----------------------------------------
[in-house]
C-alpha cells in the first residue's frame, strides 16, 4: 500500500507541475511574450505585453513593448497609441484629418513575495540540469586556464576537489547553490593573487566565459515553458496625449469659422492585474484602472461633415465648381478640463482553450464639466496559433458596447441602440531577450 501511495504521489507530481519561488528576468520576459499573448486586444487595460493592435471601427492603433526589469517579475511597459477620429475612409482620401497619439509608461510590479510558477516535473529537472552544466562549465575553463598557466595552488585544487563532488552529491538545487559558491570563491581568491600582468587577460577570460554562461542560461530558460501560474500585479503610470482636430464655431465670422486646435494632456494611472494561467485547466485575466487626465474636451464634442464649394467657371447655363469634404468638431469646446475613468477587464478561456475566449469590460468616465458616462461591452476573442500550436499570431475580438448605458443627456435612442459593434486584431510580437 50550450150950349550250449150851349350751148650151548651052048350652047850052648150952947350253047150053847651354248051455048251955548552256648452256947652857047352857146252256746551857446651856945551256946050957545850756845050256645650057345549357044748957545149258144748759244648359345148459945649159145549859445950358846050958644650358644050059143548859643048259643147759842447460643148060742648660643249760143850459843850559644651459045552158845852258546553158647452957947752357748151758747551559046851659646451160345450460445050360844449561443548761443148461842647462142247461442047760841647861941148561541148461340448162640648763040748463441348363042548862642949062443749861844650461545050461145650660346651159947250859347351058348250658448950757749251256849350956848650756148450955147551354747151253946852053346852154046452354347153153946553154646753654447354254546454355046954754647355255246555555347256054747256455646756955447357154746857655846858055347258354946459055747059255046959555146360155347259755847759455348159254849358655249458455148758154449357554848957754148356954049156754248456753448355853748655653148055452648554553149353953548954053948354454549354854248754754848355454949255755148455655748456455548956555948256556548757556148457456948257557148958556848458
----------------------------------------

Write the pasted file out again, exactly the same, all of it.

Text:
[in-house]
C-alpha cells in the first residue's frame, strides 16, 4: 500500500507541475511574450505585453513593448497609441484629418513575495540540469586556464576537489547553490593573487566565459515553458496625449469659422492585474484602472461633415465648381478640463482553450464639466496559433458596447441602440531577450 501511495504521489507530481519561488528576468520576459499573448486586444487595460493592435471601427492603433526589469517579475511597459477620429475612409482620401497619439509608461510590479510558477516535473529537472552544466562549465575553463598557466595552488585544487563532488552529491538545487559558491570563491581568491600582468587577460577570460554562461542560461530558460501560474500585479503610470482636430464655431465670422486646435494632456494611472494561467485547466485575466487626465474636451464634442464649394467657371447655363469634404468638431469646446475613468477587464478561456475566449469590460468616465458616462461591452476573442500550436499570431475580438448605458443627456435612442459593434486584431510580437 50550450150950349550250449150851349350751148650151548651052048350652047850052648150952947350253047150053847651354248051455048251955548552256648452256947652857047352857146252256746551857446651856945551256946050957545850756845050256645650057345549357044748957545149258144748759244648359345148459945649159145549859445950358846050958644650358644050059143548859643048259643147759842447460643148060742648660643249760143850459843850559644651459045552158845852258546553158647452957947752357748151758747551559046851659646451160345450460445050360844449561443548761443148461842647462142247461442047760841647861941148561541148461340448162640648763040748463441348363042548862642949062443749861844650461545050461145650660346651159947250859347351058348250658448950757749251256849350956848650756148450955147551354747151253946852053346852154046452354347153153946553154646753654447354254546454355046954754647355255246555555347256054747256455646756955447357154746857655846858055347258354946459055747059255046959555146360155347259755847759455348159254849358655249458455148758154449357554848957754148356954049156754248456753448355853748655653148055452648554553149353953548954053948354454549354854248754754848355454949255755148455655748456455548956555948256556548757556148457456948257557148958556848458